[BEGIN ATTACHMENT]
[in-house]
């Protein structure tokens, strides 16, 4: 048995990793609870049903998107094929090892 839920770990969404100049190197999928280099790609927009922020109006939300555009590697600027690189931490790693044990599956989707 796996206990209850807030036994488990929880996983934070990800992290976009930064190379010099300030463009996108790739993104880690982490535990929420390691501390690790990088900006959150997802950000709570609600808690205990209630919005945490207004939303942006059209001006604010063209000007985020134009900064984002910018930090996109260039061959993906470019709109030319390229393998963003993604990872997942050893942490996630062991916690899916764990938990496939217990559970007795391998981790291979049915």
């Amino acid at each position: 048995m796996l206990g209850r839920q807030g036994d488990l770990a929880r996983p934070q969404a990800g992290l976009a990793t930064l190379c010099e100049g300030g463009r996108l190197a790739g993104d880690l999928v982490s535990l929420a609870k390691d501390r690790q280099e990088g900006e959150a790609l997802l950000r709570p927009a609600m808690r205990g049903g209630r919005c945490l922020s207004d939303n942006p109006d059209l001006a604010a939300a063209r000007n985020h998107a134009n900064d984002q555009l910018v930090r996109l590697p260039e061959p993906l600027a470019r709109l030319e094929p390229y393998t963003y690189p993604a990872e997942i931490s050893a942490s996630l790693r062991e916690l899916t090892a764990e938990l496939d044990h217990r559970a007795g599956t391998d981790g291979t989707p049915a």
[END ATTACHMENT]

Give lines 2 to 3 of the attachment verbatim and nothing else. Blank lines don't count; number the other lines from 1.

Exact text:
């Protein structure tokens, strides 16, 4: 048995990793609870049903998107094929090892 839920770990969404100049190197999928280099790609927009922020109006939300555009590697600027690189931490790693044990599956989707 796996206990209850807030036994488990929880996983934070990800992290976009930064190379010099300030463009996108790739993104880690982490535990929420390691501390690790990088900006959150997802950000709570609600808690205990209630919005945490207004939303942006059209001006604010063209000007985020134009900064984002910018930090996109260039061959993906470019709109030319390229393998963003993604990872997942050893942490996630062991916690899916764990938990496939217990559970007795391998981790291979049915």
């Amino acid at each position: 048995m796996l206990g209850r839920q807030g036994d488990l770990a929880r996983p934070q969404a990800g992290l976009a990793t930064l190379c010099e100049g300030g463009r996108l190197a790739g993104d880690l999928v982490s535990l929420a609870k390691d501390r690790q280099e990088g900006e959150a790609l997802l950000r709570p927009a609600m808690r205990g049903g209630r919005c945490l922020s207004d939303n942006p109006d059209l001006a604010a939300a063209r000007n985020h998107a134009n900064d984002q555009l910018v930090r996109l590697p260039e061959p993906l600027a470019r709109l030319e094929p390229y393998t963003y690189p993604a990872e997942i931490s050893a942490s996630l790693r062991e916690l899916t090892a764990e938990l496939d044990h217990r559970a007795g599956t391998d981790g291979t989707p049915a």